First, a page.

The United Nations (UN), based in New York City, has awarded Kärcher, of Winnenden, Germany, a contract to build and supply up to 45 mobile drinking water treatment plants. Twenty systems have already been delivered. The UN recently decided to purchase a new generation of drinking water treatment plants for its aid missions and invited international tenders for the project. The plant is suitable for treating heavily polluted surface, ground and spring water that would represent a considerable health risk to the population if it were left untreated. The system consists of two, 20-foot ISO containers. One of them houses the actual drinking water treatment plant, and the other accommodates the ancillary equipment such as water tanks, pumps and a water laboratory. The plant has a capacity of about 528 gallons of drinking water per hour and uses the physical principle of ultrafiltration. Water is forced through a membrane under pressure. Turbid substances, bacteria and other contaminants are greatly reduced in the process.

WQA, RAI sign deal for trade show; members use TCS to follow industry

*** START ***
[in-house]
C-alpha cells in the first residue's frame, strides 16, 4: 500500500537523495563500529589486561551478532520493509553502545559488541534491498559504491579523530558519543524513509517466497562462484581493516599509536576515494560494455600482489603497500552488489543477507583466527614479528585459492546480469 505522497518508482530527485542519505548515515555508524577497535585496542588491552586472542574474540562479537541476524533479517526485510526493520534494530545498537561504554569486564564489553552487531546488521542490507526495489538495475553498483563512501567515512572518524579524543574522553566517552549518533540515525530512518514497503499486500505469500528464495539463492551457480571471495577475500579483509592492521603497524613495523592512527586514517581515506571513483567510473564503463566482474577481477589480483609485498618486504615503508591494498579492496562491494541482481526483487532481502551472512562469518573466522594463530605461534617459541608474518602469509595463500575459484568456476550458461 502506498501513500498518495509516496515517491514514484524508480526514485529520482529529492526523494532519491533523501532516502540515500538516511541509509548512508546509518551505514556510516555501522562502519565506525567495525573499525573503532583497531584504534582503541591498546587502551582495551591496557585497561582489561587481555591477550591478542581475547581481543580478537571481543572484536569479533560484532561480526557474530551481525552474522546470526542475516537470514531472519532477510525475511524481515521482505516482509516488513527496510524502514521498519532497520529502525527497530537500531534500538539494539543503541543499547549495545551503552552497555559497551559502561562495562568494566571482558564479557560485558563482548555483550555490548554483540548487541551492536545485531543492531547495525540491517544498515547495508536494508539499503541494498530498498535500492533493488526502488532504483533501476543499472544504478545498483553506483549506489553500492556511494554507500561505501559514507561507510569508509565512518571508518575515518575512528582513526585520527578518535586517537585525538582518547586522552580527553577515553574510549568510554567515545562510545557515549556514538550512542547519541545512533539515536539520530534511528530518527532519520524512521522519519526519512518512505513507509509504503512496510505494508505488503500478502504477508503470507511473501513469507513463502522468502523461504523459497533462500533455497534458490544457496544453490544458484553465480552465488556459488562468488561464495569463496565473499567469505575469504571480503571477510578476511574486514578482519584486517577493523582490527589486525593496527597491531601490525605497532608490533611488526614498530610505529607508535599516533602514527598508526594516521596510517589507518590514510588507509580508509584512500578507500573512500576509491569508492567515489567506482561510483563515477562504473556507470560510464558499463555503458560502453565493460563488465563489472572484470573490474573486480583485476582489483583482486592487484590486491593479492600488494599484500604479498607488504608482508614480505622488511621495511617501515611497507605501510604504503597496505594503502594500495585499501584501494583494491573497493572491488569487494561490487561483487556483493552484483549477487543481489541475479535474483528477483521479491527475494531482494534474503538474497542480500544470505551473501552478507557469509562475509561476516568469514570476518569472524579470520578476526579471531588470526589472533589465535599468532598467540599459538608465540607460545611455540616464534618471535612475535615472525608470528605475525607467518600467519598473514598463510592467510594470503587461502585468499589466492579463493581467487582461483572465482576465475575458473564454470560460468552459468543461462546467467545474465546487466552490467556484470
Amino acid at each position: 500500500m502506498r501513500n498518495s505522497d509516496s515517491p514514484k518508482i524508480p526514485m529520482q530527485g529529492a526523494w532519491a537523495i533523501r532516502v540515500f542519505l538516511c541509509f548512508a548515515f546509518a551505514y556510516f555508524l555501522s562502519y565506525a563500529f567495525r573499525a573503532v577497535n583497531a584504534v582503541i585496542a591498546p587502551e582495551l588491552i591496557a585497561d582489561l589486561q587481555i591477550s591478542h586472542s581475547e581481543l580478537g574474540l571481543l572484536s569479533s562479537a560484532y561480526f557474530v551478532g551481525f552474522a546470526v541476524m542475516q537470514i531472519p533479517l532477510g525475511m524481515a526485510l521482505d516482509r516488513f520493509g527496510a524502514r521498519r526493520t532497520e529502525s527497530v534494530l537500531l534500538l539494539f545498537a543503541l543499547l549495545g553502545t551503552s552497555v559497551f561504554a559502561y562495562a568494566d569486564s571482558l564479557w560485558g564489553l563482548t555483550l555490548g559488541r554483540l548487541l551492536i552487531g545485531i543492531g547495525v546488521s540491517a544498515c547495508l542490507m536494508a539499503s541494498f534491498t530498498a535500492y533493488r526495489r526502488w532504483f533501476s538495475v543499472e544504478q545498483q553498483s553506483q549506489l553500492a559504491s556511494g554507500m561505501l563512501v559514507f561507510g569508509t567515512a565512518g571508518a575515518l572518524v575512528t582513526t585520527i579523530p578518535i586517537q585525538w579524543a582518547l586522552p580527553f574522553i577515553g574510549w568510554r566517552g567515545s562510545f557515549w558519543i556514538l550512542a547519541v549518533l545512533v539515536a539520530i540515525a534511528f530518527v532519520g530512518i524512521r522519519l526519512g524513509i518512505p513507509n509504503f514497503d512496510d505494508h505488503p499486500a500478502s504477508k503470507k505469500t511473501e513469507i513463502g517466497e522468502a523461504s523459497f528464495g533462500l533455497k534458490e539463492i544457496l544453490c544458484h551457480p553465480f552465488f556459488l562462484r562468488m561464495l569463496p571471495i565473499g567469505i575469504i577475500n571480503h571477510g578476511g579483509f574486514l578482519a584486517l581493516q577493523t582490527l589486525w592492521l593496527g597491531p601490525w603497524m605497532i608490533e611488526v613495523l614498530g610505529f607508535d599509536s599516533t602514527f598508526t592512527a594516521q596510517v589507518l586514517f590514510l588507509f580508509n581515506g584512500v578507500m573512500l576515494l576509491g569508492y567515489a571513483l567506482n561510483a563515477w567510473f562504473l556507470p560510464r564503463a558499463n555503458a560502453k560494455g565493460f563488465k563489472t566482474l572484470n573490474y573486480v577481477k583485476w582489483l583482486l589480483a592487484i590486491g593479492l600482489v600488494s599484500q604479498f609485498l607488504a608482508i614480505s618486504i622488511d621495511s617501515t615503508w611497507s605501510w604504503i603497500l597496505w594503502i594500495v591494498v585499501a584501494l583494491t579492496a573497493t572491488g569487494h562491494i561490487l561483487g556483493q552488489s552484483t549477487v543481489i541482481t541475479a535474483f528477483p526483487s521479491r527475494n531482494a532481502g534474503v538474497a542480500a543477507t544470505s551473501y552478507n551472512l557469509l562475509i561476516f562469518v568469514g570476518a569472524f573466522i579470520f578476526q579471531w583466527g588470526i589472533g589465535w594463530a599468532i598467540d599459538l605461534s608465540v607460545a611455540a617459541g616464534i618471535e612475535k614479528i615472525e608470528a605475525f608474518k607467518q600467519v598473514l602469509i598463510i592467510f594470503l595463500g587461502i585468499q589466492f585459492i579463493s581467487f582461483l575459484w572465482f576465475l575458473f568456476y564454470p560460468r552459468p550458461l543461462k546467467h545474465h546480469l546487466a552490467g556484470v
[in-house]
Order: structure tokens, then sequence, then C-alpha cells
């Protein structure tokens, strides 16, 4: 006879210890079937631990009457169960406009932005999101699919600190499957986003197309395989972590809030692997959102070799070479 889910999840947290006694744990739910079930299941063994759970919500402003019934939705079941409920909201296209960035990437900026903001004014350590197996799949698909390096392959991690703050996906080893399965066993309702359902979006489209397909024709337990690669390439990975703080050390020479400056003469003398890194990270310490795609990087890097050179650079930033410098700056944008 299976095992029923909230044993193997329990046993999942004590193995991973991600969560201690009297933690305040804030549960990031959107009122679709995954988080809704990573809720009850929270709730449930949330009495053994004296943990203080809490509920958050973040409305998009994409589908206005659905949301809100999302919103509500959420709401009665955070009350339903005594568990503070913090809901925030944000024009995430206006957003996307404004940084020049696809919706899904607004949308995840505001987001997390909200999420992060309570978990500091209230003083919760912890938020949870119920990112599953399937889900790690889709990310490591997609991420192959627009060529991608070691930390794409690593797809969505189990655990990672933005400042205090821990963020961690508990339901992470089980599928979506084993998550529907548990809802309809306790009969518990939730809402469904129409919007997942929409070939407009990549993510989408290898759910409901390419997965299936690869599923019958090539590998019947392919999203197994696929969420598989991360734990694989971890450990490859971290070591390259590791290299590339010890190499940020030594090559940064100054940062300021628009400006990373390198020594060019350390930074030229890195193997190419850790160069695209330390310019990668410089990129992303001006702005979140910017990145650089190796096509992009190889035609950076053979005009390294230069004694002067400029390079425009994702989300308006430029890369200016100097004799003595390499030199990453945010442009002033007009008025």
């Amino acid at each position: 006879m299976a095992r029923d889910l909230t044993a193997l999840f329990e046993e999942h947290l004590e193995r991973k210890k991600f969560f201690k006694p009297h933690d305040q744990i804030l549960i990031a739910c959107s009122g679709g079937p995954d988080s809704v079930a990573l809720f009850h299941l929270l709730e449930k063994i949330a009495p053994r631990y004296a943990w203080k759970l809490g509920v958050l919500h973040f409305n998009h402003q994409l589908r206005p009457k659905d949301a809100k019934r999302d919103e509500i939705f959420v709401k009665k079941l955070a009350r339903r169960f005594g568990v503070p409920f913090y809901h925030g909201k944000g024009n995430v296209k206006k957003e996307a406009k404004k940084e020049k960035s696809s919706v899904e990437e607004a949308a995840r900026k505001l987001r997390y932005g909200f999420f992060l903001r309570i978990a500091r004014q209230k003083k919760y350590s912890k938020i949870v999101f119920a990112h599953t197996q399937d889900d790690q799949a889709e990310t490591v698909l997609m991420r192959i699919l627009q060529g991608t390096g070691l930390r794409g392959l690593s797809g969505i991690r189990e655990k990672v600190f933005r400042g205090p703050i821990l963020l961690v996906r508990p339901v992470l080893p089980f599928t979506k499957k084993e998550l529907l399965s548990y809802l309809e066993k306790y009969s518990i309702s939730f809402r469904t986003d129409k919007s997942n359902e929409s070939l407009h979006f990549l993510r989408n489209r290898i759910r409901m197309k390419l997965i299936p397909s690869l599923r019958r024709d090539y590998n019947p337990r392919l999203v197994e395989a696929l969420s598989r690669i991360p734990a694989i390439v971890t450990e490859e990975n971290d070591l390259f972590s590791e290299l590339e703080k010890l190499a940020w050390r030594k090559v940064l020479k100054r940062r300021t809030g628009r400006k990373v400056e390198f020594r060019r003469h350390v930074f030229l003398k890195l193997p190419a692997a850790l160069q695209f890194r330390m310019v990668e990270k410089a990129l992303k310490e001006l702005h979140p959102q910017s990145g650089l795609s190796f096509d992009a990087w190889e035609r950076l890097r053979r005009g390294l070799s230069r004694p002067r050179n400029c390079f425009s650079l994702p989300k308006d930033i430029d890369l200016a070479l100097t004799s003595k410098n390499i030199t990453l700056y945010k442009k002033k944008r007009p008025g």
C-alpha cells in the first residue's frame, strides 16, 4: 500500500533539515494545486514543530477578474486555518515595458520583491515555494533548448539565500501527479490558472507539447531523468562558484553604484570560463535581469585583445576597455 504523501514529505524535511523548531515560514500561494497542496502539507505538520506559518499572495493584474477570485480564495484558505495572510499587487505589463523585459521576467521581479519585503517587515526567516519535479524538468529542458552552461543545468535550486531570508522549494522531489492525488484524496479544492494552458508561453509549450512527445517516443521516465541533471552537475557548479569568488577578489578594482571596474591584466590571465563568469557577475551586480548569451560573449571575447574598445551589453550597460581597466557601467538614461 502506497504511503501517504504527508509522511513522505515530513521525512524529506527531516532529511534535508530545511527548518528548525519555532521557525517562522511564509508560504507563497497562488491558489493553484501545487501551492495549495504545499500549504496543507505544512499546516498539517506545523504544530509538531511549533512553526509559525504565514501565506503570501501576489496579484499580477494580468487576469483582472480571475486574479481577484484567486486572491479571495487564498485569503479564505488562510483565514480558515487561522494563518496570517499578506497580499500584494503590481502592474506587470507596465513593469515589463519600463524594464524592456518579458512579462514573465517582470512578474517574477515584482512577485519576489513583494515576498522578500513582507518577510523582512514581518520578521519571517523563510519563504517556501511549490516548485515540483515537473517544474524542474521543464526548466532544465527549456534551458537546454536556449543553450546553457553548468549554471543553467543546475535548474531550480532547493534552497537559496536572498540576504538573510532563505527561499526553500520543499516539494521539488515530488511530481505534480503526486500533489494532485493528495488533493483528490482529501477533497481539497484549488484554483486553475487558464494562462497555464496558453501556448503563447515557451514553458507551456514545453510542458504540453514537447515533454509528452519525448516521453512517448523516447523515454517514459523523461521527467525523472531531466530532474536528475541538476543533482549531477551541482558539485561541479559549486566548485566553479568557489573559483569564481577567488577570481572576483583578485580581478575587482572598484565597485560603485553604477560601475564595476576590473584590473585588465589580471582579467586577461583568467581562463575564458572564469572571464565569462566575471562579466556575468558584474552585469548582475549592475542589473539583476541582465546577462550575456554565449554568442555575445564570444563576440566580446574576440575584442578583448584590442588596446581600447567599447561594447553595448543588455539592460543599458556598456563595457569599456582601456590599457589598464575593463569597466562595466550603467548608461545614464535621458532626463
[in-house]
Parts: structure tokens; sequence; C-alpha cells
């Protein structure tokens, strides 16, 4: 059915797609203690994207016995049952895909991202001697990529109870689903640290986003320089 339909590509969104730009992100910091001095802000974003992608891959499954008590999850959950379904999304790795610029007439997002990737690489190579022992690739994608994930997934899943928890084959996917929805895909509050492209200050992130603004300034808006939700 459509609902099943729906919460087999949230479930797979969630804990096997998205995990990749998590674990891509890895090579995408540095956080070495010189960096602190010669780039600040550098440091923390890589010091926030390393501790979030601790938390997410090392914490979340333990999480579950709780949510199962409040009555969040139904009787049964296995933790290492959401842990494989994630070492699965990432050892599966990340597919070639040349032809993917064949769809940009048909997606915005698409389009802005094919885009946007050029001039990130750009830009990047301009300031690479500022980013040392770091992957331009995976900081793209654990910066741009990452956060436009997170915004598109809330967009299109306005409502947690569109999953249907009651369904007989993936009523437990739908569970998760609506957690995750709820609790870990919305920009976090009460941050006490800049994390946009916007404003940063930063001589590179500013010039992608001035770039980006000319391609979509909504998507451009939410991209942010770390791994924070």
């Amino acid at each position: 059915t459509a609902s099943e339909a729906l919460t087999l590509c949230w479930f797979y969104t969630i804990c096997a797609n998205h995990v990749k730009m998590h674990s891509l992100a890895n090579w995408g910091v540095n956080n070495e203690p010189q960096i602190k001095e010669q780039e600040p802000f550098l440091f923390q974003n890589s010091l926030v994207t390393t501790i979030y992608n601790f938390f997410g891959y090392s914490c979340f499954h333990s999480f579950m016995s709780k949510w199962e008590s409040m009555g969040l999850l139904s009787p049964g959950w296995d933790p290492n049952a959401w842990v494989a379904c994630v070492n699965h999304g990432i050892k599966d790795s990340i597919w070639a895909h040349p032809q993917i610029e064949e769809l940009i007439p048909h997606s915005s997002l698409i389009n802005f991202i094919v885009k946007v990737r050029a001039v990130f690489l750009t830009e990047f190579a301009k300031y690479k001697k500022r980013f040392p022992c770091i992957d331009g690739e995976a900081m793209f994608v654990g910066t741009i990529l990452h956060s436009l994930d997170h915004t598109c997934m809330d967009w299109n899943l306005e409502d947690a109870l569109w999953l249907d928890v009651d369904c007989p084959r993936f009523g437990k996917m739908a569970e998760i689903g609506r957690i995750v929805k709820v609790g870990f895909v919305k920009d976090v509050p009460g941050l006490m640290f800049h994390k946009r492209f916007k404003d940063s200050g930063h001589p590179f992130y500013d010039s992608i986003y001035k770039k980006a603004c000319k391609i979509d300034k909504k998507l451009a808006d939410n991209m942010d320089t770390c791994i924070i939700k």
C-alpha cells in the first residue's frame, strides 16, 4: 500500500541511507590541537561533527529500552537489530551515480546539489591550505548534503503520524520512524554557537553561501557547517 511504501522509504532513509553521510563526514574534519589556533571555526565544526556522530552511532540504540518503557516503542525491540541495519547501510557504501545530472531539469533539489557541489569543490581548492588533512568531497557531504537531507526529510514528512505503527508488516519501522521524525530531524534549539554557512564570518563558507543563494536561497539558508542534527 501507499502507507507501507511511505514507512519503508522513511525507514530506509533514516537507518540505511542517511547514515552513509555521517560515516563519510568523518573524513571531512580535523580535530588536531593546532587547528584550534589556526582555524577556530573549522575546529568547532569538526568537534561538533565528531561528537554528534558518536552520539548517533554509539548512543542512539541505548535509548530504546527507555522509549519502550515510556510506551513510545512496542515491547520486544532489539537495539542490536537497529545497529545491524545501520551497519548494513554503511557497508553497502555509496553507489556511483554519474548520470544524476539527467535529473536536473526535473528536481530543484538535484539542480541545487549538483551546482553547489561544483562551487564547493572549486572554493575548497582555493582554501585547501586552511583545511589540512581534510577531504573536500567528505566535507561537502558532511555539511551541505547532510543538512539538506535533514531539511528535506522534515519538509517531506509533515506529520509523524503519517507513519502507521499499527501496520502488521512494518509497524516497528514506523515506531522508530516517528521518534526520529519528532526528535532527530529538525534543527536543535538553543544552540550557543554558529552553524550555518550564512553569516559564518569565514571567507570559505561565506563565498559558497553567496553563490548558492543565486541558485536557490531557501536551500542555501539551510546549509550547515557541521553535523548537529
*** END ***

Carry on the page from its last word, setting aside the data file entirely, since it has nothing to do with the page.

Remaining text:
The Water Quality Association and RAI—at the WQA convention in Baltimore—signed a non-binding letter of intent to form a show, WQA Aquatech USA. Final details were expected to be completed by June 1. The first joint show will be held in Las Vegas at the Las Vegas Convention Center, March 29–April 2, 2005, as part of WQA’s 31st annual convention. This new show—similar to Aquatech Amsterdam, which RAI also runs—will bring together a diverse group of water-related industries under one roof, a first in the United States. It’s anticipated that high purity, industrial, wastewater and other water-related specialties will become involved with the show over time. The goal—like Aquatech Amsterdam, the largest water industry event in the world—is to bring a broad range of industries under one roof, at one place, at one event to benefit everyone including dealers, manufacturers, retailers and exhibitors. In addition, other groups and associations will be invited to become a part of the show. RAI and WQA anticipate the show will build rapidly over the first three years, maturing into an exhibition perhaps five times as large as the current WQA show by 2007. The WQA Board of Governors voted to approve the venture at its March 19 meeting. This will set in motion final negotiations for a contractural arrangement that will likely be presented to the WQA Board for ratification at its May meeting. The WQA Aquatech USA show will be a for-profit entity separate from WQA’s other activities. Unlike Aquatech Amsterdam, it will be an annual event. Meanwhile, RAI announced it would discontinue its annual Brazilian show, Aquatech FITMA, due to declining exhibitors and attendance. The last show in Brazil was held June 3-5, 2003, in São Paulo in conjunction with the IV Southern Cone Regional Congress of Sanitary Engineers of AIDIS—the Interamerican Association of Sanitary and Environmental Engineers. RAI also produces another biennial event, Aquatech Asia, in Bangkok, Thailand, along with the Southeast Asian Water Summit. It was held in Singapore in 1996 and 1998. The WQA event is expected to move annually among a targeted group of cities to draw the most in terms of exhibitors and attendees.